This bass fishing crankbait is a proven fish catcher in nearly every situation. If you’re targeting shallow bass, you’ll likely have success when you tie on a Rapala DT-4. Here’s what you should know about this very overlooked fishing lure.
Tight wiggle produces results
Although this crankbait is often overshadowed by its insanely popular “big brother”, the DT-6, the Rapala DT-4 remains one of the most effective shallow-water crankbaits for bass fishing. On a long cast with 12-pound fluorocarbon, you can expect it to reach a depth of roughly 4 feet, but on most average casts, it seems to come closer to the 3-foot mark.
Over the years, I’ve found it has been an excellent tool whenever I’m fishing shallow riprap, boat docks or flats. Its rounded bill allows it to deflect very nicely off of rocks, which results in very few snags and hang-ups throughout a day of fishing.
Once you start fishing with this lure, you’ll notice that very few bass swipe at it. The large majority of fish will inhale this lure which will drastically increase your landing percentage.
Small profile for tough situations
This isn’t a huge plug by any means, but that certainly doesn’t mean that it won’t catch big fish. For such a finesse-style crankbait, the DT-4 casts easily into a breeze and allows for accurate casts in tight quarters.
Durability-wise, it’s much like the rest of the Rapala DT series. It can handle a lot of underwater abuse, but it’s important to remember that it’s a balsa lure, which makes it a bit more susceptible to carelessness. When you get grass or any other type of trash on your hooks, I don’t recommend slapping this lure on the water’s surface. If you can break yourself of that habit, you shouldn’t have any issues regarding the durability of this lure.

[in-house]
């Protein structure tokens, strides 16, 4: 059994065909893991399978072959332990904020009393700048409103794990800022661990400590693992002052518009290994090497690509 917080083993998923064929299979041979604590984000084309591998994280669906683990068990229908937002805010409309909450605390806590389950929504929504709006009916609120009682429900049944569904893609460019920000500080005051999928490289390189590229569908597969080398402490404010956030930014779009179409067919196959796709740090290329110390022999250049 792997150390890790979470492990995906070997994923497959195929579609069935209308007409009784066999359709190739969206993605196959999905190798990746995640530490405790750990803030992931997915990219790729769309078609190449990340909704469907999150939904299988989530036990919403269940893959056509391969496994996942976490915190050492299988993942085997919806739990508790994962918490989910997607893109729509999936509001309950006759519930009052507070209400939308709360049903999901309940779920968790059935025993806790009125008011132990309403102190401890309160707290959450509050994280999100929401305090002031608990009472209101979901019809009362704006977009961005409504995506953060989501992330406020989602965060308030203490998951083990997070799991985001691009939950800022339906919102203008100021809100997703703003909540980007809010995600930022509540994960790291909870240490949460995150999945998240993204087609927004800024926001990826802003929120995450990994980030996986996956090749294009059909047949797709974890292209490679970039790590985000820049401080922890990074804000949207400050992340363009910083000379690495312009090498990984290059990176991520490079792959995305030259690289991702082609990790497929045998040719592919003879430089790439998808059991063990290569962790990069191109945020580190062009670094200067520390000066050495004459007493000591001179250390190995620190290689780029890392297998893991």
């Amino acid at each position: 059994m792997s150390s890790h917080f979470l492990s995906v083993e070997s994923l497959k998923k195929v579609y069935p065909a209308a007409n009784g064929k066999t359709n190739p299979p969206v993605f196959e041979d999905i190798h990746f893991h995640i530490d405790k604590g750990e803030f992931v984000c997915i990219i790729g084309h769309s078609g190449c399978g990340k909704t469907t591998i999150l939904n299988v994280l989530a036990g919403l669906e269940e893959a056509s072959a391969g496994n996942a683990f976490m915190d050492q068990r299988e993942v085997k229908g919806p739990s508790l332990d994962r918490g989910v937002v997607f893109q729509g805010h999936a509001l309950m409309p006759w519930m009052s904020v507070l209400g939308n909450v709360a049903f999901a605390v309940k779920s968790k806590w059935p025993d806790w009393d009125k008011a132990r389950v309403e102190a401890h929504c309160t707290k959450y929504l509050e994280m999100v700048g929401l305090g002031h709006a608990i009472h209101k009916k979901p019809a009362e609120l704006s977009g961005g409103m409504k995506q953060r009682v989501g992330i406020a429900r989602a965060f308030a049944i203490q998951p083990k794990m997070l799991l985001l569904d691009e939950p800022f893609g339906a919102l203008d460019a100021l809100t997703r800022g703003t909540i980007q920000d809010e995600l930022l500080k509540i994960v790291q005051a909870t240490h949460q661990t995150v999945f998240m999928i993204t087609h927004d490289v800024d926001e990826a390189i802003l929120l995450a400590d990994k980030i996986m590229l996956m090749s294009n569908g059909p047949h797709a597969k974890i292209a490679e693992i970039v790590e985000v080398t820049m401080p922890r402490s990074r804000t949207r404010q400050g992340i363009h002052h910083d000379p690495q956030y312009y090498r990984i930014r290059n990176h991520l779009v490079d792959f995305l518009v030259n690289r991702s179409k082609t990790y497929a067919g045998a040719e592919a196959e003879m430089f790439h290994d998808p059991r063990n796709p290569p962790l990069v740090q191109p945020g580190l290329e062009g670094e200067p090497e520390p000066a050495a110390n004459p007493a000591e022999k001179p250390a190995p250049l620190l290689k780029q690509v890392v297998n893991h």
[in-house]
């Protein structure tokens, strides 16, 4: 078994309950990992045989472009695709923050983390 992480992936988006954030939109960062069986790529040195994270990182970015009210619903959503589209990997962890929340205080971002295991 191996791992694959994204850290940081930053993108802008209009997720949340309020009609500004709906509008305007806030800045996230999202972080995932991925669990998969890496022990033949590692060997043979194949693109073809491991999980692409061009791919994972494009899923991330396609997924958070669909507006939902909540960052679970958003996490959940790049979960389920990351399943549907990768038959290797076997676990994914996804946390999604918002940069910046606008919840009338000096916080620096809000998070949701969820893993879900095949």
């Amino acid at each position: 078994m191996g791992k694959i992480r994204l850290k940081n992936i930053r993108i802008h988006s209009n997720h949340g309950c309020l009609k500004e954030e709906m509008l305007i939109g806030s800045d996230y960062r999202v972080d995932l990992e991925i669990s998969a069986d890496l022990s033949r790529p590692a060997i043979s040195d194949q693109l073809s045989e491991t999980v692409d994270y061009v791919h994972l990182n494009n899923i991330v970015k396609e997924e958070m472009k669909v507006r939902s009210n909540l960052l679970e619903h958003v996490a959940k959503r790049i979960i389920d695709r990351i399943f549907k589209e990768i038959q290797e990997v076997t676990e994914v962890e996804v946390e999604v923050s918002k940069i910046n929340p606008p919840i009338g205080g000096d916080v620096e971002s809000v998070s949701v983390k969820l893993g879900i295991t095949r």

It’s ready to rock right out of the package
One of the reasons I keep buying the DT-4 is because of its quality components. From split rings to hooks, it’s entirely ready to fish straight from the package. It comes with premium VMC treble hooks, so I have the utmost confidence in these crankbaits from the minute I buy them.
Also worth noting, I can’t remember a time when I bought a DT-4 that didn’t run straight. I’m super picky when it comes to my crankbaits, but I honestly don’t know if I’ve ever had to tune one of these.
It deflects nicely
This is a very tight-wiggling crankbait; you’ll be able to notice the difference on your first cast. But don’t let the lack of a square-shaped bill fool you–the DT-4 rarely gets snagged. It dives quickly and does have that special “hunting” action we all look for and it glances off hard cover quite well.
For this reason, it’s one of my favorite crankbaits when I’m targeting rock or any type of riprap bank. Instead of fighting hang-ups, I can quickly and efficiently work my way down long stretches of riprap bank.
While I’ve learned that you can throw the DT-4 on just about any tackle, I’ve actually designated a certain setup that I use just for my DT-4 fishing. Because I use this crankbait so often, this setup never leaves my boat.
I use a 7-foot, medium-action casting rod with a soft tip, paired with a 6.4:1 baitcaster spooled with 12-pound fluorocarbon line. When the fishing gets tough, it’s hard to beat that combination.
As you can see in the photo above from my shop, I always have a healthy stock of DT-4 crankbaits available. If I’m lucky enough to run across them on sale, I stock up every chance I get because I wholly believe in their effectiveness.
If you’re looking for a potential remedy to moody bass and tough weather conditions, I’d strongly suggest taking a close look at this crankbait. I don’t think you’ll be disappointed.
You can find the Rapala DT-4 crankbait online at these retailers: